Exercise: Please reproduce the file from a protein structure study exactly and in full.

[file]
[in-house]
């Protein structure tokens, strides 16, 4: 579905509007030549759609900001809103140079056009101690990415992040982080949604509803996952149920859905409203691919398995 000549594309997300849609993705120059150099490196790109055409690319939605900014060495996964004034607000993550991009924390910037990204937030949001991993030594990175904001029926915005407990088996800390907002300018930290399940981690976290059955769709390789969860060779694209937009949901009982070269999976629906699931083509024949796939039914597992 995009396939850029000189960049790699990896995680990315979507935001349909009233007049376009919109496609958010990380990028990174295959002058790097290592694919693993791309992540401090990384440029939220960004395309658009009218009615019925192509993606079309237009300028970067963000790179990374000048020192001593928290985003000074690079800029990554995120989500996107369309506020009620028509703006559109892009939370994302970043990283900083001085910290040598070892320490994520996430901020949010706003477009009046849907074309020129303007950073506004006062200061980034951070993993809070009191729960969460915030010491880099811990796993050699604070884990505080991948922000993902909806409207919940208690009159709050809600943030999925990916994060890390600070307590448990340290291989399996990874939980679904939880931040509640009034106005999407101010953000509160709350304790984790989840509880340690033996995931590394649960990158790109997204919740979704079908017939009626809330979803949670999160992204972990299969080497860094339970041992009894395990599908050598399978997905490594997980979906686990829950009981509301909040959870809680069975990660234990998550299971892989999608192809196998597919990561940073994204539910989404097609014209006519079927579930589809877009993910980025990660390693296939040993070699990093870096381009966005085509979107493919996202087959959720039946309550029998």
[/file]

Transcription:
[in-house]
């Protein structure tokens, strides 16, 4: 579905509007030549759609900001809103140079056009101690990415992040982080949604509803996952149920859905409203691919398995 000549594309997300849609993705120059150099490196790109055409690319939605900014060495996964004034607000993550991009924390910037990204937030949001991993030594990175904001029926915005407990088996800390907002300018930290399940981690976290059955769709390789969860060779694209937009949901009982070269999976629906699931083509024949796939039914597992 995009396939850029000189960049790699990896995680990315979507935001349909009233007049376009919109496609958010990380990028990174295959002058790097290592694919693993791309992540401090990384440029939220960004395309658009009218009615019925192509993606079309237009300028970067963000790179990374000048020192001593928290985003000074690079800029990554995120989500996107369309506020009620028509703006559109892009939370994302970043990283900083001085910290040598070892320490994520996430901020949010706003477009009046849907074309020129303007950073506004006062200061980034951070993993809070009191729960969460915030010491880099811990796993050699604070884990505080991948922000993902909806409207919940208690009159709050809600943030999925990916994060890390600070307590448990340290291989399996990874939980679904939880931040509640009034106005999407101010953000509160709350304790984790989840509880340690033996995931590394649960990158790109997204919740979704079908017939009626809330979803949670999160992204972990299969080497860094339970041992009894395990599908050598399978997905490594997980979906686990829950009981509301909040959870809680069975990660234990998550299971892989999608192809196998597919990561940073994204539910989404097609014209006519079927579930589809877009993910980025990660390693296939040993070699990093870096381009966005085509979107493919996202087959959720039946309550029998």